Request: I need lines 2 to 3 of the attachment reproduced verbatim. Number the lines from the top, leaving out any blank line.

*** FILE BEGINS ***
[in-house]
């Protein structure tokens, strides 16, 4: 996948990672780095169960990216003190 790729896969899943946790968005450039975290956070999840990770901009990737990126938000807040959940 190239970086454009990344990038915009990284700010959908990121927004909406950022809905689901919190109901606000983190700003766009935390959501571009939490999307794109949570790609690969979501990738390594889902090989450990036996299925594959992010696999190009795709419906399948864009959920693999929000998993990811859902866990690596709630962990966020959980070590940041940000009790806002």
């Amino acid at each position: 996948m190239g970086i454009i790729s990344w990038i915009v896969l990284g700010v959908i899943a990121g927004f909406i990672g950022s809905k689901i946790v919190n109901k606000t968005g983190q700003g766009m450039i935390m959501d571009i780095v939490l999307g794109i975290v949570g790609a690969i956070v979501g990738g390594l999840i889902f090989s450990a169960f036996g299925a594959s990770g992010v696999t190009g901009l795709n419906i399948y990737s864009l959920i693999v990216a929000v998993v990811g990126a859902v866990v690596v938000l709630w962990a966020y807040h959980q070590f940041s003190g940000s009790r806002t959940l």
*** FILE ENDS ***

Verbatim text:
């Protein structure tokens, strides 16, 4: 996948990672780095169960990216003190 790729896969899943946790968005450039975290956070999840990770901009990737990126938000807040959940 190239970086454009990344990038915009990284700010959908990121927004909406950022809905689901919190109901606000983190700003766009935390959501571009939490999307794109949570790609690969979501990738390594889902090989450990036996299925594959992010696999190009795709419906399948864009959920693999929000998993990811859902866990690596709630962990966020959980070590940041940000009790806002």
């Amino acid at each position: 996948m190239g970086i454009i790729s990344w990038i915009v896969l990284g700010v959908i899943a990121g927004f909406i990672g950022s809905k689901i946790v919190n109901k606000t968005g983190q700003g766009m450039i935390m959501d571009i780095v939490l999307g794109i975290v949570g790609a690969i956070v979501g990738g390594l999840i889902f090989s450990a169960f036996g299925a594959s990770g992010v696999t190009g901009l795709n419906i399948y990737s864009l959920i693999v990216a929000v998993v990811g990126a859902v866990v690596v938000l709630w962990a966020y807040h959980q070590f940041s003190g940000s009790r806002t959940l």